Past Articles
This form does not yet contain any fields.


    Esther Blumenfeld  

    The purpose of this web site is to entertain.  My humor columns died along with the magazines where they were printed, although I cannot claim responsibility for their demise.  I still have something to say, and if I can bring a laugh or two to your day, my mission will be fulfilled.

    Everyone I know thinks he has a sense of humor.  Here is my unsolicited advice. If you try to be funny and no one laughs, don’t worry about it.  However, if you try to be funny and no one EVER laughs, you might have a little problem.




    When I tell people that I am 81-years-old, they seem surprised  and say, “You don’t look 81.” So, what does 81 look like? I have no idea. I’ve never done this before. However, after lifting a heavy bucket filled with soapy water, and getting a several-day back spasm, I can absolutely tell you what 81 feels like.  

    Yes, I now realize that I can’t run around carrying heavy buckets of water anymore, because my back is saying, “What in the world were you thinking?” The answer is, “I wasn’t.” Consequently, I have proven that mind over matter doesn’t always matter, because I thought I still had the back that I had back when—-or is it back then?

    Anyway, stuck at home accompanied by heavy duty ibuprofen, a back patch and an ice pack, I managed to catch up on reading that I had saved for a rainy day.

    The first article I pulled out of my, “To Read” folder, was titled, “It’s Mathematically Impossible To Beat Aging.” How appropriate! The article reminded me that aging is a natural part of life, no matter how good you look, and that attempts to stop the process won’t work.

    Scientists at the University of Arizona published the results of a study in the Proceedings of the National  Academy of Sciences. The article says that it is impossible to halt aging in multicellular organisms. The next time someone asks me about my religion I will now say, “I am a practicing multicellular organism.”

     So, what’s the problem? As we get older, some of our cells get sluggish, and don’t function as well as they used to. The example given in the article I was reading was, “Hair cells stop making pigment.” As a multicellular organism, that’s really not a big problem. If you can lift the bucket, you can always pour some Clairol over your head.

    But, there’s always the person who wants the impossible. In order to defy gravity, she wants  to swallow a rope, then, ask her doctor to tie it to her innards, and, then, ask her doctor to pull that rope out of the top of her head—- lifting the whole enchilada—- so she can look like a kid again. Looking tighter is always an option, but a 90-year-old will never be High School Homecoming Queen again.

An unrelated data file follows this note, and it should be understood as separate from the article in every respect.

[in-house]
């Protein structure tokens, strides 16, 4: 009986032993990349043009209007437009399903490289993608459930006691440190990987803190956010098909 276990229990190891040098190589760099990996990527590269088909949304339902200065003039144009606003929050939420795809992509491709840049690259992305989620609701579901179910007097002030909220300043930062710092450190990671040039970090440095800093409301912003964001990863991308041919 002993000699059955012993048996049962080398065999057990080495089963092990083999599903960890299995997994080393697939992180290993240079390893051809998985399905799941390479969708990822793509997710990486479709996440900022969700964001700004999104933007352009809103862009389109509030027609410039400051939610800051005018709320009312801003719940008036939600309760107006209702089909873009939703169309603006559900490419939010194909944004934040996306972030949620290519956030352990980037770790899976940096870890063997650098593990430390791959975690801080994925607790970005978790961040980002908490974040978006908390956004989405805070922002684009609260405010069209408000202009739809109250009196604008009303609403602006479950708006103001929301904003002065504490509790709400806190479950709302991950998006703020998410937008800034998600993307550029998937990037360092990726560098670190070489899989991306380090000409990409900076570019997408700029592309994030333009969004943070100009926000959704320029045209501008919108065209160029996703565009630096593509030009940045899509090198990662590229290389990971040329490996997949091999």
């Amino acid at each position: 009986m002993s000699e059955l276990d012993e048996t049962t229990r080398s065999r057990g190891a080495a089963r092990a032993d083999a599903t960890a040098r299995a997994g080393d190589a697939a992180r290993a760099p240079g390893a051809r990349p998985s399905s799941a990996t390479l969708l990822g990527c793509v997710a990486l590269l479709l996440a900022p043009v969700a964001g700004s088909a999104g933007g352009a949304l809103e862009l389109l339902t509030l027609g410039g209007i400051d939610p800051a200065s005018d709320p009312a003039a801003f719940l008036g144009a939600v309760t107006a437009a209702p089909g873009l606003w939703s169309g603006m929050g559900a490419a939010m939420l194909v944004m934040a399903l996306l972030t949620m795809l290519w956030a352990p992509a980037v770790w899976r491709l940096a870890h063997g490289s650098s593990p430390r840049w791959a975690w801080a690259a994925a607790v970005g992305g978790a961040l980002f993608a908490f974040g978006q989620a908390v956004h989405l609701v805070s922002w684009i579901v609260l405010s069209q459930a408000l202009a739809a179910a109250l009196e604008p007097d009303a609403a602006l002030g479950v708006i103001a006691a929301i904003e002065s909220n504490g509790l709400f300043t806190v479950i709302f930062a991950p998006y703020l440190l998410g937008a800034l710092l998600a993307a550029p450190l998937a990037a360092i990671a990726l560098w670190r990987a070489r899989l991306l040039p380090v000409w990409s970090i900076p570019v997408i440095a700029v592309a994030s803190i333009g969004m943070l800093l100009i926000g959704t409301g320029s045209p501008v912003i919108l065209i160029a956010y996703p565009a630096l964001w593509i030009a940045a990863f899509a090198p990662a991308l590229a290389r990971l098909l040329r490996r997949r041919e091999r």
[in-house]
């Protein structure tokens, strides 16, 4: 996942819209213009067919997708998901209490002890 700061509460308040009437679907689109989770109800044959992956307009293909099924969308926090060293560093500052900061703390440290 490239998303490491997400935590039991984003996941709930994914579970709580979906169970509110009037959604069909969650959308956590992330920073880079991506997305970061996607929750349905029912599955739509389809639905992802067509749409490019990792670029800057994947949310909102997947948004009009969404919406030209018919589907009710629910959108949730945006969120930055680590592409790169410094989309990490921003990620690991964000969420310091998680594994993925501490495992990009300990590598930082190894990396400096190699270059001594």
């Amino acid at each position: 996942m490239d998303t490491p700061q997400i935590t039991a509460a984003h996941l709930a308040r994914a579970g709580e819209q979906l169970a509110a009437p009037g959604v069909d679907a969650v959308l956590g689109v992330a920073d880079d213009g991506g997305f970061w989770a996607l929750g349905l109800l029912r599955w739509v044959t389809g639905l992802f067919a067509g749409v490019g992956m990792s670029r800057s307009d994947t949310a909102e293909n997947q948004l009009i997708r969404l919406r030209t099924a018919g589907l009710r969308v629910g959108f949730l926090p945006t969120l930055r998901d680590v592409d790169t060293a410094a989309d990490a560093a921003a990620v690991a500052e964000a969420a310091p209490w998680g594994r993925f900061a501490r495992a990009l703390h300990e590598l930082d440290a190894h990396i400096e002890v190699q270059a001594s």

That is really okay. As my friend, Fay says, “Attitude is everything!” And, I’d like to add, “Especially, if you have a good one”.

    Esther Blumenfeld (Staying away from heavy buckets of water.  Pass me a glass of wine.)



    Although our calendars herald the upcoming holidays of Chanukah and Christmas, few people have the foresight to shop in July. Granted that computer and catalog shopping have put a dent into the last minute craze known as the, “Black Friday Mall Onslaught,” millions  of people, most of whom were previously unknown to one another, set their clocks so they can arrive at the same moment to shop together.

    Armed with gift lists, charge cards and sensible shoes, otherwise congenial folks embark shoulder-to-shoulder on a spending frenzy, firmly convinced that this will be the year of the accessible parking space. However, creative parking is only an omen of things to come.

    Surging with the pack, you will dive through the doors into the Mall and run smack into sensory overload. I’m not just talking rock-and-roll here—-This is planned bedlam! At one end of the Mall a high school band plays its holiday version of “Start-Together-Finish-Together-But Heaven-Help-The-In-between.”

    At the other end, bells are clanging, a hurdy-gurdy is grinding and muzak carols duel with an elementary school’s rendition of Leonard Bernstein’s, “Mass”—- accompanied by the “Ach Mein Gott” cloggers. Some happy little tots are clamoring for Santa Claus while others are shrieking to escape.

    Dodging your last Elf, as you stumble into your favorite store, you are greeted by a sign, “Pardon Our Dust.” So where did they move the escalator? Swirling marble and flashing mirrors cleverly conceal all direct paths to anywhere, and rest assured, there is no way out!
    Elbowing your way to the Information Desk, you may ask, “So, where did they put the merchandise?” At this, the clerk smiles, smooths his spiked blue hair and answers, “Like, I don’t know. I’m just temporary. But, Merry Christmas!